Psychotic spectrum features in borderline and bipolar disorders within the scope of the DSM-5 section III personality traits: a case control study
Borderline Personality Disorder and Emotion Dysregulation volume 10, Article number: 2 (2023)
Psychotic spectrum features in borderline personality disorder (PD) are a long-standing phenomenon, but remarkably, to date, they have not been the focus of many empirical studies. Moreover, the comparative studies that acknowledge their links to affective psychoses are even more scarce. Likewise, the contributions of empirical research on the DSM-5 dimensional approach to this topic are also uncommon. This study seeks to identify the best set of pathological personality traits and/or symptoms that are predictors of psychotic features (psychoticism and ideation paranoid symptoms) in borderline PD and in bipolar disorder, based on the framework of the DSM-5 section III personality traits.
A cross-sectional study of two clinical samples: 1) Borderline PD group of 63 participants; 2) Bipolar disorder group of 65 participants. Self-reported assessment: Personality Inventory for DSM-5 (PID-5); Brief Symptom Inventory (BSI). A series of linear and logistic regression analyses were computed.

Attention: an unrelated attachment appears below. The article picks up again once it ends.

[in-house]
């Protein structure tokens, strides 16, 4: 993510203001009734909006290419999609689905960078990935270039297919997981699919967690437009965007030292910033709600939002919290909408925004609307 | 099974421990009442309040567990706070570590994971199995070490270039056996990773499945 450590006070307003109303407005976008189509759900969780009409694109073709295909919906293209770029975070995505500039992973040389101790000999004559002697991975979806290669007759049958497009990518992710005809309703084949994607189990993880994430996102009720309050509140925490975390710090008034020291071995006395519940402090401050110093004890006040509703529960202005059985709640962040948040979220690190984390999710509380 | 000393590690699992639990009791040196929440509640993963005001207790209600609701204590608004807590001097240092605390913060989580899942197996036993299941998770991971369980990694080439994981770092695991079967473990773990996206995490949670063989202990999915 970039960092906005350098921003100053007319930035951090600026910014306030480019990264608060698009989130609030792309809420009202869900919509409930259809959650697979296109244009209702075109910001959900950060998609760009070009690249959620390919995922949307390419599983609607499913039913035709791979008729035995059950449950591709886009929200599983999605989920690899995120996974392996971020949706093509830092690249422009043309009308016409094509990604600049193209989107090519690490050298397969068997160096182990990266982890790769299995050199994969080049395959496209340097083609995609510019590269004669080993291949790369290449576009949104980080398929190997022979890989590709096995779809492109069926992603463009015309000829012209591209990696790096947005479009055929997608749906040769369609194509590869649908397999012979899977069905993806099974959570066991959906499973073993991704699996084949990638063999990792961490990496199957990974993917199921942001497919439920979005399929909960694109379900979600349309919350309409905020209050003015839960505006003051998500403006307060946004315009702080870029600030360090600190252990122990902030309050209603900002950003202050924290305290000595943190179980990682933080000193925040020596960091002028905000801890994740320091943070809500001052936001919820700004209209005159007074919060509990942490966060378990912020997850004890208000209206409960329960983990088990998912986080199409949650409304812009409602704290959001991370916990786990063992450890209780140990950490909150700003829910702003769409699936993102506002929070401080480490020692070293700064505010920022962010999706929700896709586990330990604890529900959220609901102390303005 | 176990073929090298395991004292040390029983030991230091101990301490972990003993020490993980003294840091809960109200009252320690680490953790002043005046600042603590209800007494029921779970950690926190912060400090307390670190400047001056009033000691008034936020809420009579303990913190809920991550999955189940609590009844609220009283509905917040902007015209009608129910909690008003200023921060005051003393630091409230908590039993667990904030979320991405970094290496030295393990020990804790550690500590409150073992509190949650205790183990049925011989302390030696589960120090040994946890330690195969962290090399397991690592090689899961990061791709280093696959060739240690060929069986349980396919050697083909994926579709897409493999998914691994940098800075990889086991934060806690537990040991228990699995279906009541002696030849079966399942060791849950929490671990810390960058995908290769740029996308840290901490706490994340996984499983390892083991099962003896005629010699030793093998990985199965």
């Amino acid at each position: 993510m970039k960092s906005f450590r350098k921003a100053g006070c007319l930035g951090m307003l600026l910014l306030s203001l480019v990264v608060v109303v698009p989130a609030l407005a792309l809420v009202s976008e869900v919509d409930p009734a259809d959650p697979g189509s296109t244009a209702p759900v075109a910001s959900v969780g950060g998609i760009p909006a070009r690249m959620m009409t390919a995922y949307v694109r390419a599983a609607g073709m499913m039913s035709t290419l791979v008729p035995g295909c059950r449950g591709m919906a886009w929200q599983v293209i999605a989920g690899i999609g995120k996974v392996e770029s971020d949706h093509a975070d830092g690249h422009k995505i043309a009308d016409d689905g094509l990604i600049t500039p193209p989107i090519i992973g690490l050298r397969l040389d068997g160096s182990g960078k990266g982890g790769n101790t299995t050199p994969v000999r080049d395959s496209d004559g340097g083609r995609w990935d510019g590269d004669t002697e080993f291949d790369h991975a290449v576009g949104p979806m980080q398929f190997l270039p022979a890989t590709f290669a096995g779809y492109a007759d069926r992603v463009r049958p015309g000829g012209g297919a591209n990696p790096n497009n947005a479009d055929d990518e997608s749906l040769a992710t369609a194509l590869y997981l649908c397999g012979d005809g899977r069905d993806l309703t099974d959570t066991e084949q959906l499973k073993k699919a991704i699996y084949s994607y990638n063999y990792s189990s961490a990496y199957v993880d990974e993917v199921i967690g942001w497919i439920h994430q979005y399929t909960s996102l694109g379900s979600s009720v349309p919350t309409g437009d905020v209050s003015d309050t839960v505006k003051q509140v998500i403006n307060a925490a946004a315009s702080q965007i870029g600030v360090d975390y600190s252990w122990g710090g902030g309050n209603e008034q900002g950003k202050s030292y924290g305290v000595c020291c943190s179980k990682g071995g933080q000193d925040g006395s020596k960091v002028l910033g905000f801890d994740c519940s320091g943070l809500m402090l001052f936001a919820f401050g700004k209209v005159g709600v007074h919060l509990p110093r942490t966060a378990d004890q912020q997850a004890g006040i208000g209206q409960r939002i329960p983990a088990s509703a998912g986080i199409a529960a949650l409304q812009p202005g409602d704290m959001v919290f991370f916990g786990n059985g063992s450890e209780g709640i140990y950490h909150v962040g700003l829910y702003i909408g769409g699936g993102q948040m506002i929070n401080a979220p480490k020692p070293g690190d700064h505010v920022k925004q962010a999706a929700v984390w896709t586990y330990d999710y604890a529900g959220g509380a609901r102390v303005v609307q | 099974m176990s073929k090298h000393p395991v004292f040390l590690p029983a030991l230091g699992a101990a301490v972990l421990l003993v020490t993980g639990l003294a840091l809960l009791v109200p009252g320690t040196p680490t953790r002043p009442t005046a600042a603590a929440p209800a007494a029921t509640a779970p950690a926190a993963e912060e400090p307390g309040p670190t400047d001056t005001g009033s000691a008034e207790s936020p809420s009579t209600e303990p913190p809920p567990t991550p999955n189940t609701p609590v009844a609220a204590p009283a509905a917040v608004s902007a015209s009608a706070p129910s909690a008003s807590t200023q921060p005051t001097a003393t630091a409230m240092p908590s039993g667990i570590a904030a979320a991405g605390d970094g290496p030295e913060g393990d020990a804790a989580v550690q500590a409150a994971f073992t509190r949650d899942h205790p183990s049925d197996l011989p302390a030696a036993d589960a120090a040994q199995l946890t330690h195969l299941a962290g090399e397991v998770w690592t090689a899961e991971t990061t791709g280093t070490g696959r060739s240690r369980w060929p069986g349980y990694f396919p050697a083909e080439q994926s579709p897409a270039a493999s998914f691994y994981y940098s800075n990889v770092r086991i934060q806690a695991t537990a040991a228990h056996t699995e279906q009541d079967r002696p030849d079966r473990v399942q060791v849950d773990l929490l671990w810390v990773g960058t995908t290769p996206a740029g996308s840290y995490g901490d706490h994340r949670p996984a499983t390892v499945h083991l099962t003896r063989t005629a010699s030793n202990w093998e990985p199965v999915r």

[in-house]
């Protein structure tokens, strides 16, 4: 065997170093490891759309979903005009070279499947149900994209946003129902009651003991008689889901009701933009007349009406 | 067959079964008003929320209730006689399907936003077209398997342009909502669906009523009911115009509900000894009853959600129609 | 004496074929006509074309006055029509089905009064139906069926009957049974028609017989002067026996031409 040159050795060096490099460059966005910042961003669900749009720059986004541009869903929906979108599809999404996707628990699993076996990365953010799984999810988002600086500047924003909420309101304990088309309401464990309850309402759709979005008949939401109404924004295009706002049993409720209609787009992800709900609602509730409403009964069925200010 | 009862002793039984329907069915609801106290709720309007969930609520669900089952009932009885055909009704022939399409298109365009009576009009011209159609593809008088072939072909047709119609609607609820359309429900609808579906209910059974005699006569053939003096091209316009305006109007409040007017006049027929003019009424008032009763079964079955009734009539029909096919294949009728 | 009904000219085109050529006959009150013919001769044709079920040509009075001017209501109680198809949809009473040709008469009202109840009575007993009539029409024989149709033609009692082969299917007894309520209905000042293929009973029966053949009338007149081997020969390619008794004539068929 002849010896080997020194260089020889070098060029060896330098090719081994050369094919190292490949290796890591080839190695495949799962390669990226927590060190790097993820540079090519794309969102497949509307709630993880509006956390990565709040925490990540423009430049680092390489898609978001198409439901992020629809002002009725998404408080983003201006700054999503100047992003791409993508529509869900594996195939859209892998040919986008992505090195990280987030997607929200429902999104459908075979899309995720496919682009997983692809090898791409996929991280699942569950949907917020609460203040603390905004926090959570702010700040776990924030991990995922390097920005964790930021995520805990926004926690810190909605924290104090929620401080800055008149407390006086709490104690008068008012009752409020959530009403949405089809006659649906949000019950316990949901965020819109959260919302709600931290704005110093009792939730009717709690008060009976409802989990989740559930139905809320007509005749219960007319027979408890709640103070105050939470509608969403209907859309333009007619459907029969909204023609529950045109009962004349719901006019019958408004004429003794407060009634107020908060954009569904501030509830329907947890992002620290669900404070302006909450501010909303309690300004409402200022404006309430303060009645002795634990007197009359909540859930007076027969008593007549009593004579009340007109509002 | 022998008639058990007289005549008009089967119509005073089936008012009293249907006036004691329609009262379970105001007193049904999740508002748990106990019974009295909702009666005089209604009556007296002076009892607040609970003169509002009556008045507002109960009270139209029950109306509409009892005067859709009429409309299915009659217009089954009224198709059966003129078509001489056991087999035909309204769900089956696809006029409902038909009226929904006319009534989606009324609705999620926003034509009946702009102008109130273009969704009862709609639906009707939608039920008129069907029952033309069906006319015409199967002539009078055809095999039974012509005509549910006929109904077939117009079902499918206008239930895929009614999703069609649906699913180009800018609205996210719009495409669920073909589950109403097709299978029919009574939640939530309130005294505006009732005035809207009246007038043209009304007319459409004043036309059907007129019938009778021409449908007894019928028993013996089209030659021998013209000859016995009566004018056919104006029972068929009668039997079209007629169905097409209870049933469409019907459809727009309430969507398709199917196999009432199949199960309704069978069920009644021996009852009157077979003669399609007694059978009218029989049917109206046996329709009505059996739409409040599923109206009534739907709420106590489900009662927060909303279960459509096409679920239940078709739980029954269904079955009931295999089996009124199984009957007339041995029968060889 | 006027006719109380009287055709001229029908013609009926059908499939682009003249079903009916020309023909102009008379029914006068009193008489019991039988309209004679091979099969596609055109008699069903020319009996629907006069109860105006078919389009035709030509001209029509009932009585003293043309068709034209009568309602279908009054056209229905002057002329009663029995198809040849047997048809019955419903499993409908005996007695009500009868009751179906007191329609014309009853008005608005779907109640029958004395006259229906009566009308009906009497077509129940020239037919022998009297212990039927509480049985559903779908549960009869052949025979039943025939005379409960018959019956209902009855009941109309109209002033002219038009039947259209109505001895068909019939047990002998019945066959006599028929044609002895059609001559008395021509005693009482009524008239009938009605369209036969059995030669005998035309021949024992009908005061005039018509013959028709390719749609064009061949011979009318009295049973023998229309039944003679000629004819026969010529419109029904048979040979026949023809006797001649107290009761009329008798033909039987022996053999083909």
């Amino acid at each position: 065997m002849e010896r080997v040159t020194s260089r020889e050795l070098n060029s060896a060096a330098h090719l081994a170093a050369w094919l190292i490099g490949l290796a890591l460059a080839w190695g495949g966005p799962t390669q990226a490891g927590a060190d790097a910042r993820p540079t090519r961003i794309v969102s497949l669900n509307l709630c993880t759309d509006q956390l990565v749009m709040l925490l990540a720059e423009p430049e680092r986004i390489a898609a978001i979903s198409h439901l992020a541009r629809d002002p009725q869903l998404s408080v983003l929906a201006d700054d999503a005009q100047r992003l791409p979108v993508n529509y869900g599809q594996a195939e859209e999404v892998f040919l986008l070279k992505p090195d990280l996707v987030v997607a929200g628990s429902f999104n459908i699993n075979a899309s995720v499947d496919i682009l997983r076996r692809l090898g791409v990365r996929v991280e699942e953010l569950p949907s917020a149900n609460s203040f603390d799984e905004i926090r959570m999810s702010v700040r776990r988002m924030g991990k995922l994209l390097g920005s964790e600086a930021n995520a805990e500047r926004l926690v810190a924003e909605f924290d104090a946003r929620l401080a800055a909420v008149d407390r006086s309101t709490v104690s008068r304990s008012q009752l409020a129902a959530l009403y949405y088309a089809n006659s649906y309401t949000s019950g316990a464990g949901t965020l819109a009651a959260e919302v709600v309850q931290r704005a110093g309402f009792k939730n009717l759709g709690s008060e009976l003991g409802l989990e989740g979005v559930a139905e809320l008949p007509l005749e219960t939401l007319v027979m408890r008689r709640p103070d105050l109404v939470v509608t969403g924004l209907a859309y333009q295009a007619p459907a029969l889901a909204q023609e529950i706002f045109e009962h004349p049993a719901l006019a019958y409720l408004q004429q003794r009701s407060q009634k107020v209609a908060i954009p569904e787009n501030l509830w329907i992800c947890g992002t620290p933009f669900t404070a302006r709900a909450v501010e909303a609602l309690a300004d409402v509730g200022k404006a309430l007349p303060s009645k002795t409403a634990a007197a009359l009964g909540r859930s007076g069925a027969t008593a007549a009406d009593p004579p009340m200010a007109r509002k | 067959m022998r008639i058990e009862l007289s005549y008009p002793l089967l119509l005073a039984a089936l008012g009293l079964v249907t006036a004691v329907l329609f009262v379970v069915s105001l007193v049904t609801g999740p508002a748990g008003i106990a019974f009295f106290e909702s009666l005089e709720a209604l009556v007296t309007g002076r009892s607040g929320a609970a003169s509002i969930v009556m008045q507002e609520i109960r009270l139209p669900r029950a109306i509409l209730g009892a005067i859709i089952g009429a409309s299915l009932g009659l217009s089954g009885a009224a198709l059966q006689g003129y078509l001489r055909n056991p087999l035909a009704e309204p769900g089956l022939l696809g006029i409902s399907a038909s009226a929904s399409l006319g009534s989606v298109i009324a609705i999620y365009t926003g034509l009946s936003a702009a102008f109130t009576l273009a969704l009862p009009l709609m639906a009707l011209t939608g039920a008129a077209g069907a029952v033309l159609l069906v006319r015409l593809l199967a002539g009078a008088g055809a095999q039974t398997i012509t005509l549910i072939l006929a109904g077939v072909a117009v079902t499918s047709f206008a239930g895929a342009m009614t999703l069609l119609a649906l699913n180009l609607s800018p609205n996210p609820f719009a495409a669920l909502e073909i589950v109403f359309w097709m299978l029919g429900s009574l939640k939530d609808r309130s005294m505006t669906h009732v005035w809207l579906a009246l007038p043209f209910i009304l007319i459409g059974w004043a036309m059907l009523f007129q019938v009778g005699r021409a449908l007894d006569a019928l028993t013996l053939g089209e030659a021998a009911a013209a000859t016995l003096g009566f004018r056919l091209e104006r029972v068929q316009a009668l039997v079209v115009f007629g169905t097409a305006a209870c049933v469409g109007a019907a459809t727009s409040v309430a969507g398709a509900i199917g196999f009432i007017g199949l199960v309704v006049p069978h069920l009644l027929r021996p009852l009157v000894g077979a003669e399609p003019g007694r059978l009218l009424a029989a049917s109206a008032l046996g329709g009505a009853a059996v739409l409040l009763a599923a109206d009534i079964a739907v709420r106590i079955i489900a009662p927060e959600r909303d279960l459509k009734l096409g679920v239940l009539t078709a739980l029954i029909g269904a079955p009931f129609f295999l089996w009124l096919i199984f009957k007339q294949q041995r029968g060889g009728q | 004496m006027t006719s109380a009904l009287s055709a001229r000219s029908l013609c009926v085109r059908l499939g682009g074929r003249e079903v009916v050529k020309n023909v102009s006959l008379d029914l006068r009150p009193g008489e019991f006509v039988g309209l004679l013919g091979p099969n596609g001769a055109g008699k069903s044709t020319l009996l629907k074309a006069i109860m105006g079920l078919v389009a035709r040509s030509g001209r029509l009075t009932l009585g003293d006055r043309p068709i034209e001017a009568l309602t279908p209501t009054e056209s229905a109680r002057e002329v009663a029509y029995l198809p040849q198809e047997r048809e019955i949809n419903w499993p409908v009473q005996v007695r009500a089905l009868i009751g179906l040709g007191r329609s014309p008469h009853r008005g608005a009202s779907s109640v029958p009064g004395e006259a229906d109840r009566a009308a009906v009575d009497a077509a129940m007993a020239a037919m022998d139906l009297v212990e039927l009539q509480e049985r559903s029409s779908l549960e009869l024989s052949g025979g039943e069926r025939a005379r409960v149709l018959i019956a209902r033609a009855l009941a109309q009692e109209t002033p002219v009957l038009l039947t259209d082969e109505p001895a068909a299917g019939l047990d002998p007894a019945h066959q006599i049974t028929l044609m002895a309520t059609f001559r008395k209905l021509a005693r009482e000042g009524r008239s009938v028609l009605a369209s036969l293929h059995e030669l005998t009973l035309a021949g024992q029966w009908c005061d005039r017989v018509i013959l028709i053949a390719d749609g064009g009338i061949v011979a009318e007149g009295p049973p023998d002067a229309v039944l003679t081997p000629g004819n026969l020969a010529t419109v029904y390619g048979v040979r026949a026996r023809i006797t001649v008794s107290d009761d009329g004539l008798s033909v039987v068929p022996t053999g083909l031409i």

Overall, the data emerging as common predictors are detachment, negative affectivity, psychoticism, depressivity, grandiosity, suspiciousness and interpersonal sensitivity symptoms. Borderline PD has the highest score in BSI paranoid ideation which emerges as its discriminating trait (Nagelkerke R2 = .58): cognitive and perceptual dysregulation (OR: 13.02), restricted affectivity (OR: 12.09), withdrawal (OR: 11.70), anhedonia (OR: 10.98) and emotional lability (OR: 6.69).
Besides the commonality that appears to overlap both disorders with a psychosis superspectrum, the patterns of the pathological personality-symptoms underlying the psychotic features appear to reinforce a position between schizophrenia and bipolar disorders that borderline PD may occupy, highlighting the possibility of its intersection with schizoaffective/psychosis spectra. The pathological personality nature of the psychotic features emerges as a potential comprehensive trait of the phenomenological dimensions.